This results in “the condo wars:” battles between condo dwellers, the “elements,” and the neighbors.

Battling mold

Photo: H.Anh

Most dwellings experience a plague of mold. Mold begins to consume Vietnamese homes immediately after final papers turning the dwelling over to new owners or renters are signed. Prior to that, mold is mysteriously not to be seen by prospective dwellers. No one knows why only the new dwellers have the problem.

 How do you know when the mold problem has gotten out of hand? Several ways: when your walls begin to resemble the algae in a long-neglected aquarium tank; your pet cat develops a nasty slimy, green color; clothing hanging in your closets has turned orange; and my personal favorite, your family comes down with a mysterious “condo cough” which never goes away even with the use of the most powerful antibiotics, cough syrup, or whisky.

The indoor waterfall 

If mold was not enough, water dripping from various places in your dwelling is always bad but can become a tsunami. The culprit areas most effected include: the bathroom, kitchen, laundry room, bedrooms, living room, office, closets, air conditioners, and balcony. Other than that, your dwelling is water disaster free. A general rule: if a room is supposed to have water service, it likely won’t; if it is not supposed to have water service, it likely does.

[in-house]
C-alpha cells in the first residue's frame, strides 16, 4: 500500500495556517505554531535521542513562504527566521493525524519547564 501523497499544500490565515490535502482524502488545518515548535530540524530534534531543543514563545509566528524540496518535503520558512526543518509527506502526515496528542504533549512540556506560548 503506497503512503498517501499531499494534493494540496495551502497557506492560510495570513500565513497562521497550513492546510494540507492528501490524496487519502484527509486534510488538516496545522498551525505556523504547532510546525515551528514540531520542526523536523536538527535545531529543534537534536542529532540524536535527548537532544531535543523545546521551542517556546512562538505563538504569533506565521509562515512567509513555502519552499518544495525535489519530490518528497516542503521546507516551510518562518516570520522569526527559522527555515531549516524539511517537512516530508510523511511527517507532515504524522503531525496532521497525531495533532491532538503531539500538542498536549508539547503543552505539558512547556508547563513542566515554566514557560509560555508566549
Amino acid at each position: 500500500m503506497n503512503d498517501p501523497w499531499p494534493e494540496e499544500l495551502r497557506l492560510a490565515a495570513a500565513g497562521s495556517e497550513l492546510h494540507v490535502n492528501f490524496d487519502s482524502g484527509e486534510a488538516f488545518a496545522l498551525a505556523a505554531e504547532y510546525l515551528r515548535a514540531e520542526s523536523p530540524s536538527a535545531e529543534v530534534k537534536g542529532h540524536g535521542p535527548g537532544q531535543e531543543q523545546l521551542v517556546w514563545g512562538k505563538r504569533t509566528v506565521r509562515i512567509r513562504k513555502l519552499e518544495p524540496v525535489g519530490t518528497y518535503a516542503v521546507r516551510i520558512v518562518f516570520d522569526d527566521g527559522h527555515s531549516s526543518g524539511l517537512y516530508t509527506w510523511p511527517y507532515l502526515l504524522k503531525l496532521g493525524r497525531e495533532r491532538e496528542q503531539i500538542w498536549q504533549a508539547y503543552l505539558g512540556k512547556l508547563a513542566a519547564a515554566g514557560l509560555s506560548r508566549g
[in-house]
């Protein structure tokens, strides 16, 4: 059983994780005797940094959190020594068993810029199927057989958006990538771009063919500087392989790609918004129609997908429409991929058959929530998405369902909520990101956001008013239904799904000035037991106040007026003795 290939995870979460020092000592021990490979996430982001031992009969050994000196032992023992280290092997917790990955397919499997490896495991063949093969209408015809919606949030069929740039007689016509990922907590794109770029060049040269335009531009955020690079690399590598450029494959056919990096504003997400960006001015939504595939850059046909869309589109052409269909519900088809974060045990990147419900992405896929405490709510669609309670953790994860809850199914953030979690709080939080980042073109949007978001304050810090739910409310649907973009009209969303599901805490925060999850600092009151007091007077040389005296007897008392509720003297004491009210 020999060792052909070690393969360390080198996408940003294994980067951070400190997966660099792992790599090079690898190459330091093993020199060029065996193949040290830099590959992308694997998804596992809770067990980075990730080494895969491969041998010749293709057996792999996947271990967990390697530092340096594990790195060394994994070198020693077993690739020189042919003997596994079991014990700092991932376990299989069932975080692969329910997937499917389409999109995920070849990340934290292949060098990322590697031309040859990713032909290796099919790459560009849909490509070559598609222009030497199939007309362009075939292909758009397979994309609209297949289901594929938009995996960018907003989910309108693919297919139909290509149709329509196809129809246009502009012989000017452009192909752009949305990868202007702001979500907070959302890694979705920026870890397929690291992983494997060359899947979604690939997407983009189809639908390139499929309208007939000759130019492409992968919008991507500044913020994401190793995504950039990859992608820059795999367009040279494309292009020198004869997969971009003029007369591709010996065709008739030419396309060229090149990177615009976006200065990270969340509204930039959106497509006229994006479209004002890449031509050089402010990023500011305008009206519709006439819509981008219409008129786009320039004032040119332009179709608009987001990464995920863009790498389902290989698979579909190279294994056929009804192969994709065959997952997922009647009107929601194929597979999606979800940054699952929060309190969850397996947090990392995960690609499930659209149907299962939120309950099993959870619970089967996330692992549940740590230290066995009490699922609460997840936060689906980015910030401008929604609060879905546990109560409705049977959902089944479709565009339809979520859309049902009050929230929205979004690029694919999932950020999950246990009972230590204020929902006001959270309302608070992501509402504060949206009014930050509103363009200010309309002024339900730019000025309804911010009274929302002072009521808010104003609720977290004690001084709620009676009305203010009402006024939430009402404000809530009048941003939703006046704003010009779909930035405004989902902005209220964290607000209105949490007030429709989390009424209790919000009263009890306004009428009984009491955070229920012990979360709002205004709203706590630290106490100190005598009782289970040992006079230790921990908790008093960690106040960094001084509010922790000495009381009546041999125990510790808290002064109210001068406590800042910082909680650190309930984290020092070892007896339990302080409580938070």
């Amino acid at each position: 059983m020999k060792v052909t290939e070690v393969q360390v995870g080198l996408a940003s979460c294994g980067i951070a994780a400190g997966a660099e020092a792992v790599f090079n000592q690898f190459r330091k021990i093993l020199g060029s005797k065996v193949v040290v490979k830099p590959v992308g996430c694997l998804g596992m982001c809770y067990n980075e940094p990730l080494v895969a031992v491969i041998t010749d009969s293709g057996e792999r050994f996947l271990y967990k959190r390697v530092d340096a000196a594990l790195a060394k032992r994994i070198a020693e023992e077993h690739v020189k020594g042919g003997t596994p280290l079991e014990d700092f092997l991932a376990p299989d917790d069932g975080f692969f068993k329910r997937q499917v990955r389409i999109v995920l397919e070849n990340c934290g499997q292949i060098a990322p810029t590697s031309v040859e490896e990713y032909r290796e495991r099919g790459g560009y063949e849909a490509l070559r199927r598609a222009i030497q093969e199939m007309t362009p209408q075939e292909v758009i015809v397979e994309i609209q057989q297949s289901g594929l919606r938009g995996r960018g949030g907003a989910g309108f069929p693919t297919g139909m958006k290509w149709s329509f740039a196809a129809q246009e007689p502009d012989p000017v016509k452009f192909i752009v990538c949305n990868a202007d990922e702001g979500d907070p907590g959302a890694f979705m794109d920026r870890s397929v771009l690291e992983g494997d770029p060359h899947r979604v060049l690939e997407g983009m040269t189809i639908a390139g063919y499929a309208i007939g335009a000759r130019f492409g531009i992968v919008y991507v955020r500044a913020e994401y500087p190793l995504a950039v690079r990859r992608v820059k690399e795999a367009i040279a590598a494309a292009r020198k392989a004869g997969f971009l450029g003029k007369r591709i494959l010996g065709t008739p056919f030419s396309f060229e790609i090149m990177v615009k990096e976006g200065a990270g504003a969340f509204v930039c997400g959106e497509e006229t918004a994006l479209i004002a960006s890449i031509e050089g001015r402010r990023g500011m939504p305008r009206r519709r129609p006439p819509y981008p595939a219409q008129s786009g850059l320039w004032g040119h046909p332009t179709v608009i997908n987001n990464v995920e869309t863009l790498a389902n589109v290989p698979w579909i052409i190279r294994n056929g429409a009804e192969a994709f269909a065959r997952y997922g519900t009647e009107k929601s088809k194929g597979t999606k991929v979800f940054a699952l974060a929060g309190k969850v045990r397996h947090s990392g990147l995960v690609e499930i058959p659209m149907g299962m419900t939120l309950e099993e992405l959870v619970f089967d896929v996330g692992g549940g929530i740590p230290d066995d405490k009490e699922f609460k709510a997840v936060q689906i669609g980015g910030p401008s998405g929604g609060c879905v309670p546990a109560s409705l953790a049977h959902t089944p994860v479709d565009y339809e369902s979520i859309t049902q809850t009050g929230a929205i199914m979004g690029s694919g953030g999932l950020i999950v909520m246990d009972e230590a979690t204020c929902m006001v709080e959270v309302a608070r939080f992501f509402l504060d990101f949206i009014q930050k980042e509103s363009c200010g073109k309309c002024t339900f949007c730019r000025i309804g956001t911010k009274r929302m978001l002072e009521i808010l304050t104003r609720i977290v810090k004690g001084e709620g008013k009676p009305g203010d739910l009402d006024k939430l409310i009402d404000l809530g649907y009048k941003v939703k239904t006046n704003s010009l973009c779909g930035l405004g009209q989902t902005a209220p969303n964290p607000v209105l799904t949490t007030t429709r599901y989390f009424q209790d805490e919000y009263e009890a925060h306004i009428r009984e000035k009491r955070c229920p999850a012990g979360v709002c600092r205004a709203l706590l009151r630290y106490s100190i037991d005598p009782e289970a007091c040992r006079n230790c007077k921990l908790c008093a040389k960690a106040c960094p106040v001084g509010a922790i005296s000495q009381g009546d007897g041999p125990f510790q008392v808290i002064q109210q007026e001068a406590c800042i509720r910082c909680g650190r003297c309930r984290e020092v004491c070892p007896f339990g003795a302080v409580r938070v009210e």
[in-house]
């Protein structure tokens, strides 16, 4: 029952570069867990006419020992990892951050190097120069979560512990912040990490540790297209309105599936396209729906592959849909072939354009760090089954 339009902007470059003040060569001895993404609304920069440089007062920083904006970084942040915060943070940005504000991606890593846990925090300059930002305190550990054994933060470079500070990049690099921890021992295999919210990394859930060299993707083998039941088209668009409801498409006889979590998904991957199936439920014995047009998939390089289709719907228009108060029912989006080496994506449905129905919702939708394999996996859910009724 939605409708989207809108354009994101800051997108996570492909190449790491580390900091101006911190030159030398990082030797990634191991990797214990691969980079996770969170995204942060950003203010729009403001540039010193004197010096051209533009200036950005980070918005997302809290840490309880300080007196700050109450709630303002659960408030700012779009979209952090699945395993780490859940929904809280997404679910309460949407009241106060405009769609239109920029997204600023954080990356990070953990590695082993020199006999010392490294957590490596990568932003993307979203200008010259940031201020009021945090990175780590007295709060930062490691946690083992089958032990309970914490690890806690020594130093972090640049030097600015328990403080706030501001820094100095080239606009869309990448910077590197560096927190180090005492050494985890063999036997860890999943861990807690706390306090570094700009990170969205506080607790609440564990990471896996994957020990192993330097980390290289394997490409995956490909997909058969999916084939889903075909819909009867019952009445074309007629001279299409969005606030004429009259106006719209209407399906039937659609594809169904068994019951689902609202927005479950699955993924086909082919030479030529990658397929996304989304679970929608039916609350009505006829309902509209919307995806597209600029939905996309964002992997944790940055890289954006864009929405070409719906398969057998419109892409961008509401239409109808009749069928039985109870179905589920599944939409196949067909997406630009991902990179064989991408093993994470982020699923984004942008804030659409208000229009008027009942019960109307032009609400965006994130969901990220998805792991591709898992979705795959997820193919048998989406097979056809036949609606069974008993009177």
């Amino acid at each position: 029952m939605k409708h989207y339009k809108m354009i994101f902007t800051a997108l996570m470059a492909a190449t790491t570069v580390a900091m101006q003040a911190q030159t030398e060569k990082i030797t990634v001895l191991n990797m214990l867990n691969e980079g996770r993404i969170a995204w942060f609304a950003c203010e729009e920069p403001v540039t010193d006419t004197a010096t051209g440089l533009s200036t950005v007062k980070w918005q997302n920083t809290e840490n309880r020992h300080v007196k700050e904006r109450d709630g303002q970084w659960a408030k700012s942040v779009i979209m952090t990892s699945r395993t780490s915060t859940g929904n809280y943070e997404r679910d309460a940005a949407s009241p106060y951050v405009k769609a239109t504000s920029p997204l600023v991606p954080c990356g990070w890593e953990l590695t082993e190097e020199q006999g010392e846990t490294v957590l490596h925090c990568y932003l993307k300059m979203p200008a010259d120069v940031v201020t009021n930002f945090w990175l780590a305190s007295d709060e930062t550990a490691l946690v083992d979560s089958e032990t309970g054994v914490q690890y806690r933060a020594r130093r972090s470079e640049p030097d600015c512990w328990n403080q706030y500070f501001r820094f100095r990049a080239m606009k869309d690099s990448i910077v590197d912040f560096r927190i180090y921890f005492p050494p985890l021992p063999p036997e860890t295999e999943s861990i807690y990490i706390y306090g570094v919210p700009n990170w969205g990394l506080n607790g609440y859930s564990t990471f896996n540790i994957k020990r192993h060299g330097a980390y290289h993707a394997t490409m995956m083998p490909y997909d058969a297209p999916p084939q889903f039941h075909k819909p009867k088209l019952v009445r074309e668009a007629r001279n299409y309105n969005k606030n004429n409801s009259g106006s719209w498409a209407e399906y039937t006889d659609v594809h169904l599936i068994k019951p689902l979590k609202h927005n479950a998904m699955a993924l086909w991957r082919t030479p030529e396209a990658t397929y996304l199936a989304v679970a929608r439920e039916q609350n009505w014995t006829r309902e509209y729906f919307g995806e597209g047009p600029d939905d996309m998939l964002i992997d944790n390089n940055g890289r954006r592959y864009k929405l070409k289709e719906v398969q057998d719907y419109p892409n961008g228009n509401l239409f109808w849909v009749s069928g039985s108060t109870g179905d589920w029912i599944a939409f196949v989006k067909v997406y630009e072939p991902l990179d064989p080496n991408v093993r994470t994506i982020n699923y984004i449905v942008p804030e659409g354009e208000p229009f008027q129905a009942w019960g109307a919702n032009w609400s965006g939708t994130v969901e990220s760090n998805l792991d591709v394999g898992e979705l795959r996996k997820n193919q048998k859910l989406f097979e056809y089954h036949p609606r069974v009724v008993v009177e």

How and why does water get in? There is a hole or crack that lets water flow into your dwelling, usually as a drip, then as a waterfall. Water somehow knows where a leak, or in some cases a flood, will do the most damage; be the most annoying; or ruin your antique collection of “lucky god” statues. In most cases, your neighbor’s dwelling is guaranteed to be the source of the water. It’s just waiting for a chance to do damage.

You might guess this is the case when you ask your neighbor about the water’s source. If the neighbor answers the door and says, “I’m sorry, I don’t speak Vietnamese;” “it can’t be us, we don’t use water here, we only drink beer:” “what water, looks like mold to me;” “that water must have come from 10 floors up, check with them;” or, curtly, “bugger off!,” this means that the water is definitely coming from your neighbors dwelling.